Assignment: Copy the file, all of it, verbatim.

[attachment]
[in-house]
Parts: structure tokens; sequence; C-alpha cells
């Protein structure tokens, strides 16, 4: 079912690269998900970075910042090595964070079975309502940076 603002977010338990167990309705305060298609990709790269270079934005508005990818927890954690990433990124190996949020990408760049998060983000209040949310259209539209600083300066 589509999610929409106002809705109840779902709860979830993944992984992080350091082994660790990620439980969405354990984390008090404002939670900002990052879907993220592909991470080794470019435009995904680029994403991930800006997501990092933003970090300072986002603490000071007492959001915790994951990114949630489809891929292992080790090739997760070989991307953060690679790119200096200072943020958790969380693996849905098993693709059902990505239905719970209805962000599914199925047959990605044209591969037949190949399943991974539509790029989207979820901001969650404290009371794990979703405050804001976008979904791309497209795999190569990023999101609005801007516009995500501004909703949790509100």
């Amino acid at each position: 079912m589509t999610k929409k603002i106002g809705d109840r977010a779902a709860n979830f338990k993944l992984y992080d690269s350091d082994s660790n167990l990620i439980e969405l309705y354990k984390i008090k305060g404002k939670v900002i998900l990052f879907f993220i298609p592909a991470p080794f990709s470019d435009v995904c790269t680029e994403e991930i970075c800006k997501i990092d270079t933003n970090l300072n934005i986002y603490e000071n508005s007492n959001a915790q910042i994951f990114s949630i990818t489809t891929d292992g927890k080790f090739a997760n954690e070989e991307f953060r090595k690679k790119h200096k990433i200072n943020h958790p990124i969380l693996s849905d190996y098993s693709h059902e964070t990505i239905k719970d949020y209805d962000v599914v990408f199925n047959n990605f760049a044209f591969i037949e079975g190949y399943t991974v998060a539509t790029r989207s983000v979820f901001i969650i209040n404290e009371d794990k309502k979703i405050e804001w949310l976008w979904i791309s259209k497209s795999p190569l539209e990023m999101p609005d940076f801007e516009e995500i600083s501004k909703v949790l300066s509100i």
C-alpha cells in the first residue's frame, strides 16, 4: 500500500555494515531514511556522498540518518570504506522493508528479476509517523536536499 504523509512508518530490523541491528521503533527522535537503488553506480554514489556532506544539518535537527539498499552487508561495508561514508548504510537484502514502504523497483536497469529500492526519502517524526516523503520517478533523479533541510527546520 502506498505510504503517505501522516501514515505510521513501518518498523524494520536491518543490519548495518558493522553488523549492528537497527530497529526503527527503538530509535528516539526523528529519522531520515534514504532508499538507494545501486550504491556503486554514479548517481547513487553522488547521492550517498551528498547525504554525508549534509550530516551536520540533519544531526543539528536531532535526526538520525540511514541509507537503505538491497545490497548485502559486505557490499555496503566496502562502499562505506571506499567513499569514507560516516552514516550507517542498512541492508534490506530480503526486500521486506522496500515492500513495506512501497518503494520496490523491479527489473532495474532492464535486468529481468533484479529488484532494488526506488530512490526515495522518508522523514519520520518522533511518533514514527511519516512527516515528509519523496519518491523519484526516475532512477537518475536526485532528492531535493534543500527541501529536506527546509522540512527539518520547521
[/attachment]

[in-house]
Parts: structure tokens; sequence; C-alpha cells
């Protein structure tokens, strides 16, 4: 079912690269998900970075910042090595964070079975309502940076 603002977010338990167990309705305060298609990709790269270079934005508005990818927890954690990433990124190996949020990408760049998060983000209040949310259209539209600083300066 589509999610929409106002809705109840779902709860979830993944992984992080350091082994660790990620439980969405354990984390008090404002939670900002990052879907993220592909991470080794470019435009995904680029994403991930800006997501990092933003970090300072986002603490000071007492959001915790994951990114949630489809891929292992080790090739997760070989991307953060690679790119200096200072943020958790969380693996849905098993693709059902990505239905719970209805962000599914199925047959990605044209591969037949190949399943991974539509790029989207979820901001969650404290009371794990979703405050804001976008979904791309497209795999190569990023999101609005801007516009995500501004909703949790509100």
């Amino acid at each position: 079912m589509t999610k929409k603002i106002g809705d109840r977010a779902a709860n979830f338990k993944l992984y992080d690269s350091d082994s660790n167990l990620i439980e969405l309705y354990k984390i008090k305060g404002k939670v900002i998900l990052f879907f993220i298609p592909a991470p080794f990709s470019d435009v995904c790269t680029e994403e991930i970075c800006k997501i990092d270079t933003n970090l300072n934005i986002y603490e000071n508005s007492n959001a915790q910042i994951f990114s949630i990818t489809t891929d292992g927890k080790f090739a997760n954690e070989e991307f953060r090595k690679k790119h200096k990433i200072n943020h958790p990124i969380l693996s849905d190996y098993s693709h059902e964070t990505i239905k719970d949020y209805d962000v599914v990408f199925n047959n990605f760049a044209f591969i037949e079975g190949y399943t991974v998060a539509t790029r989207s983000v979820f901001i969650i209040n404290e009371d794990k309502k979703i405050e804001w949310l976008w979904i791309s259209k497209s795999p190569l539209e990023m999101p609005d940076f801007e516009e995500i600083s501004k909703v949790l300066s509100i």
C-alpha cells in the first residue's frame, strides 16, 4: 500500500555494515531514511556522498540518518570504506522493508528479476509517523536536499 504523509512508518530490523541491528521503533527522535537503488553506480554514489556532506544539518535537527539498499552487508561495508561514508548504510537484502514502504523497483536497469529500492526519502517524526516523503520517478533523479533541510527546520 502506498505510504503517505501522516501514515505510521513501518518498523524494520536491518543490519548495518558493522553488523549492528537497527530497529526503527527503538530509535528516539526523528529519522531520515534514504532508499538507494545501486550504491556503486554514479548517481547513487553522488547521492550517498551528498547525504554525508549534509550530516551536520540533519544531526543539528536531532535526526538520525540511514541509507537503505538491497545490497548485502559486505557490499555496503566496502562502499562505506571506499567513499569514507560516516552514516550507517542498512541492508534490506530480503526486500521486506522496500515492500513495506512501497518503494520496490523491479527489473532495474532492464535486468529481468533484479529488484532494488526506488530512490526515495522518508522523514519520520518522533511518533514514527511519516512527516515528509519523496519518491523519484526516475532512477537518475536526485532528492531535493534543500527541501529536506527546509522540512527539518520547521